they tell the story of a wandering holy man who appeared in the village.
No-one apart from one old woman offered him refreshment.
After warning the old woman to leave,
he then flooded the whole village, drowning everyone in it except her.
The people here believe that the crocodiles in this lake
are descendents of those original villagers
and they come here to give them sacrifices of meat
in return for their blessings.
Many animals in Madagascar have some kind of fady attached to them.
This is a chameleon
and Madagascar is the home of the chameleons.
There are more different kinds of chameleons
and more spectacular chameleons here
than anywhere else in the world.
They are, of course, very specialised lizards,
but local people are very frightened of them.
They move in this odd way and they have these bizarre eyes
and they think that one glance from a chameleon is risking death
and to hold one would be disaster.
And when we were last here,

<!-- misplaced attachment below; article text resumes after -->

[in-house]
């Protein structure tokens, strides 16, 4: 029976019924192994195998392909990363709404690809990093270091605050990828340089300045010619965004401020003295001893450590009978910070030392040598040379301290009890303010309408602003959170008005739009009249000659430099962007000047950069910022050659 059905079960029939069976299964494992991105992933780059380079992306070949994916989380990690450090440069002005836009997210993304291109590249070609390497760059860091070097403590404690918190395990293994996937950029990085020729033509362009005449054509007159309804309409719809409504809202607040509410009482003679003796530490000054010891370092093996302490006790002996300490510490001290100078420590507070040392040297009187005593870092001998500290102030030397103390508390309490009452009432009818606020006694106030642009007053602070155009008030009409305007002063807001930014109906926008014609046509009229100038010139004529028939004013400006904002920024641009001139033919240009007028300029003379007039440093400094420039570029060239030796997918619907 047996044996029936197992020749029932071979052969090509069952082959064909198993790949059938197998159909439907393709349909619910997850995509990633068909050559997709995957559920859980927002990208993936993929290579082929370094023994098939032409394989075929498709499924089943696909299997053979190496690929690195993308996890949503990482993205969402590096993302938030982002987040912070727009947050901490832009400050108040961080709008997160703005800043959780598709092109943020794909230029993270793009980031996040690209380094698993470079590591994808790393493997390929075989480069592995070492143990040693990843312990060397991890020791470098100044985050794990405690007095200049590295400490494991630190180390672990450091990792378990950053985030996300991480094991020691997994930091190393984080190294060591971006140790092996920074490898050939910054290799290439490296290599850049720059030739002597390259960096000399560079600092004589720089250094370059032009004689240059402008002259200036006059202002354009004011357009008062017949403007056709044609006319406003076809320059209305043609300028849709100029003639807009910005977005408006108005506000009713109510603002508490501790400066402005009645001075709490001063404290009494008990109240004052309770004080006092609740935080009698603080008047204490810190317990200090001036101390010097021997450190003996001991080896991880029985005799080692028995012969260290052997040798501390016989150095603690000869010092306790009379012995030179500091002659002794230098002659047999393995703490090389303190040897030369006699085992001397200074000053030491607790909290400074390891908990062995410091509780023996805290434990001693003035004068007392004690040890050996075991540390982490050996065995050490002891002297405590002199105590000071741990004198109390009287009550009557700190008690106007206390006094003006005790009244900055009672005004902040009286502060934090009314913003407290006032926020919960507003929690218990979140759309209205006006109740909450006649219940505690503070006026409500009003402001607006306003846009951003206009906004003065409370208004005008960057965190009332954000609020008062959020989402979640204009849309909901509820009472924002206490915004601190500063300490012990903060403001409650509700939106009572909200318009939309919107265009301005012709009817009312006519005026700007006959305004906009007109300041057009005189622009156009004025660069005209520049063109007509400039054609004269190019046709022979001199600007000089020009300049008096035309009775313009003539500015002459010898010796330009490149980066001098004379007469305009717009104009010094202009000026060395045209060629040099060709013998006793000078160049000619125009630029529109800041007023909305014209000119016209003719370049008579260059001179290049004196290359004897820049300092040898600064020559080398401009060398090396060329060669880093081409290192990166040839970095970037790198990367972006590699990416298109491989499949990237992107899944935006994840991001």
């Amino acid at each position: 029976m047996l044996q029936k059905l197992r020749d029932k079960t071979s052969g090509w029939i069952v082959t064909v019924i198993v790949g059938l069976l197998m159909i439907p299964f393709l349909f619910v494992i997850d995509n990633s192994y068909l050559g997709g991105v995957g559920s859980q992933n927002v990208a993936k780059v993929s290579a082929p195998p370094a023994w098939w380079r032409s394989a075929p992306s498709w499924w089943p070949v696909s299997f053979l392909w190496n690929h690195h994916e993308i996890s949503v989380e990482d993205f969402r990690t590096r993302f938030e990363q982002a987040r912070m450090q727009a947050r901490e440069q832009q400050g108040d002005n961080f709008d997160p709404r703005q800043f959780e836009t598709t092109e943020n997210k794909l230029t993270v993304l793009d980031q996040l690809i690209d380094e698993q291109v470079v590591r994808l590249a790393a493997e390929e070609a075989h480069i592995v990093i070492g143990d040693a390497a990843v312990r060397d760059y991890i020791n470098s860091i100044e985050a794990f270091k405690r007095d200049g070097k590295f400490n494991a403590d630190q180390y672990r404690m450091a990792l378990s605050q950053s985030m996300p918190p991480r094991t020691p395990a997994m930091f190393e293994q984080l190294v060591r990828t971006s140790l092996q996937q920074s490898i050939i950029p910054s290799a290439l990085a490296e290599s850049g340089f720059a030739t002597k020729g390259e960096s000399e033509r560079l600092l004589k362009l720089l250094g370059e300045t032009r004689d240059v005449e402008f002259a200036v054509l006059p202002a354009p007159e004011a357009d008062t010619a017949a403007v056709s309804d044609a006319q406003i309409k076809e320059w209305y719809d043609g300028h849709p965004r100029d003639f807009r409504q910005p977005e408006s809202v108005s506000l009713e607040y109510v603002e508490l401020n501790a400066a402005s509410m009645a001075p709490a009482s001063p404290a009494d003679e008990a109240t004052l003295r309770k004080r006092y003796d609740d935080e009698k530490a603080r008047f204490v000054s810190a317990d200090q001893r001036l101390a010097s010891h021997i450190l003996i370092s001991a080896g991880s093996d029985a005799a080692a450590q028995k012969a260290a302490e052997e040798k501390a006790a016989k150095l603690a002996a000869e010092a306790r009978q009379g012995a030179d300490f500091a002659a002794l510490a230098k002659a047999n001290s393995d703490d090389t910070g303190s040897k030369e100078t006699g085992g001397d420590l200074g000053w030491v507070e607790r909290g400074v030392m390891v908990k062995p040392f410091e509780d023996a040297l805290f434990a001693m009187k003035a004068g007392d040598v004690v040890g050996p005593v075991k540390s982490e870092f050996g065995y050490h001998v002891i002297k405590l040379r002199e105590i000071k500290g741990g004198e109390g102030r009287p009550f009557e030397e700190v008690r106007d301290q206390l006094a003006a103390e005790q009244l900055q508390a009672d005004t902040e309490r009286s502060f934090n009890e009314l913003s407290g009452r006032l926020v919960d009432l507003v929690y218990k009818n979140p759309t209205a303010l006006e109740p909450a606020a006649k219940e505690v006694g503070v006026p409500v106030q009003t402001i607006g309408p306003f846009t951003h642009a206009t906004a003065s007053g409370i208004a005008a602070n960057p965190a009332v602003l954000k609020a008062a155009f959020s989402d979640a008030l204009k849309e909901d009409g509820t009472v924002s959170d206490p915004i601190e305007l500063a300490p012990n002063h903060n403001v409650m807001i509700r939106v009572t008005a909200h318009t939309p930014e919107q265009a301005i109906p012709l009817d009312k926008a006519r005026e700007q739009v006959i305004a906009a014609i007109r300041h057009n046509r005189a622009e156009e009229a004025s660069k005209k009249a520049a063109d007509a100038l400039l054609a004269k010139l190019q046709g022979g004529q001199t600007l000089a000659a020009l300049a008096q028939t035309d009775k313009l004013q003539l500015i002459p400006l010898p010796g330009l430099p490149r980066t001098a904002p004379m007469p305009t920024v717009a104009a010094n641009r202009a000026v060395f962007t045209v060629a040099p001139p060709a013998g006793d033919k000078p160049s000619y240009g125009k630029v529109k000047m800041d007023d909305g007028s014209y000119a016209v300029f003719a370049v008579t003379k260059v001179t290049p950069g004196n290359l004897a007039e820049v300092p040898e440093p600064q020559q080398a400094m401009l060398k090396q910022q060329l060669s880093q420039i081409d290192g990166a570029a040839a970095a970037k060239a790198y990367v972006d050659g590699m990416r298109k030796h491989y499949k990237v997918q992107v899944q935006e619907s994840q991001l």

somebody broke into our car with all our equipment in it
and broke the window and so we couldn't lock the car.
So I took one of these splendid chameleons and put it on the steering wheel
and when anybody opened the car door it sort of glowered at them
and nobody did...except us.
These beliefs in fady are still very powerful
and widespread in Madagascar
and in some cases it's they that have been responsible
for the very survival of a species.
This giant baobab is one of the most famous individual trees
in the whole of Madagascar.
The people believe that it's the home to the spirits of the dead
and they bring offerings which they place around its base,
of rum and other things, to ask the ancestors to bring them luck.
But the spirits will only remain
as long as the forest surrounds the tree,
so, thanks to this tree and that belief,
one of the best pieces of dry forest in the whole of Madagascar is still protected.